I had been aware of The Great American Think-Off ever since the early 1990s, when our family dentist began entering each year. Finally, in 2011, he won the title of American's Greatest Thinker by successfully arguing that poetry matters. I began requiring my writing students to enter the contest each year, and they argued, understandably, that I should enter too. So I did.
It's always a challenge to answer each year's question based on my own experience and observation. Academic research is not encouraged. The questions are always provocative: Is the nature of humankind inherently good or evil? Does God exist? Is the pen mightier than the sword? Does immigration strengthen or threaten the United States?
When I saw this year's question, I knew I wanted to enter. I submitted my 750-word essay arguing that yes, voting does matter. I was delighted to be named a finalist, but also in awe of my competition: a communications professor, a political consultant and a political researcher at the Minnesota state capitol. As it turned out, I lost in the first round against the researcher who agreed that voting matters, but she had a depth of current knowledge that made her a formidable opponent. She then went on to defeat the other winner of round one who'd argued that voting doesn't matter.
This drama took place in a Minnesota farm town of 1,000 residents called New York Mills. It was settled by Finnish immigrant farmers in the late 1800s, whose legacy lives on in the many co-operatives, the community spirit and the fierce political awareness.
Besides the Think-Off, the New York Mills Regional Cultural Center supports an artist-in-residence program, education and outreach programs, a music concert series and gallery exhibits. It is housed in the oldest building in town, built of brick with an ornate Victorian-era façade. Their logo is a silhouette of a man riding a tractor. The Think-Off logo is a figure of Rodin's "The Thinker" sitting on a tractor tire. Good humor and a larger vision permeate everything about the center and this event.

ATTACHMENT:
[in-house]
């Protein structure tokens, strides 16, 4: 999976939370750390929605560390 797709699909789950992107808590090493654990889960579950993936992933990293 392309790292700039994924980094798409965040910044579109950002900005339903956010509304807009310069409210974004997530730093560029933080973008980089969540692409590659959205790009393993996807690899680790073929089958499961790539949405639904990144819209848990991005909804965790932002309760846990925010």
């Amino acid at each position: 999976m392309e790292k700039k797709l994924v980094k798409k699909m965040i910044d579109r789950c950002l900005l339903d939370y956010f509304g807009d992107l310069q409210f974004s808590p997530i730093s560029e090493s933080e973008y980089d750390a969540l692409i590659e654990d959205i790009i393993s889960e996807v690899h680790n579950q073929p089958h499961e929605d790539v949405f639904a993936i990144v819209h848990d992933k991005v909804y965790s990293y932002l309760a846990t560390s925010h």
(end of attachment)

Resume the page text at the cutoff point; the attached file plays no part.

Even our accommodations were thought-provoking. The Whistle Stop B&B comprises a beautiful expansive white frame house, but also four elaborate train cars that have been restored and remodeled to accommodate beds, bathrooms and kitchens. They are a destination in themselves. The owner and proprietor of the Whistle Stop is one of the many financial supporters of the Think-Off.
If I needed something to remind me that rural America is filled with surprises, this experience did so in a spectacular way. New York Mills is a remote town and is not wealthy by city standards. But the modern, comfortable high school auditorium was filled with hundreds of people eager to see the debate and vote for the winner on a Saturday night. The meals cooked up by a local caterer and residents were healthy and delicious. The art on display in the
cultural center was creative, exciting and professional. The people were educated and well-informed conversationalists, many of
whom enter the Think-Off themselves.
If you want to give it a try yourself, check their Website after Jan. 1 to see what the philosophical debate will be about next year. Who knows? An Oregon man won in 2008. It could happen again, and it could be you.
Louise Mengelkoch is a retired journalism professor and deep thinker who lives in Lake Oswego.
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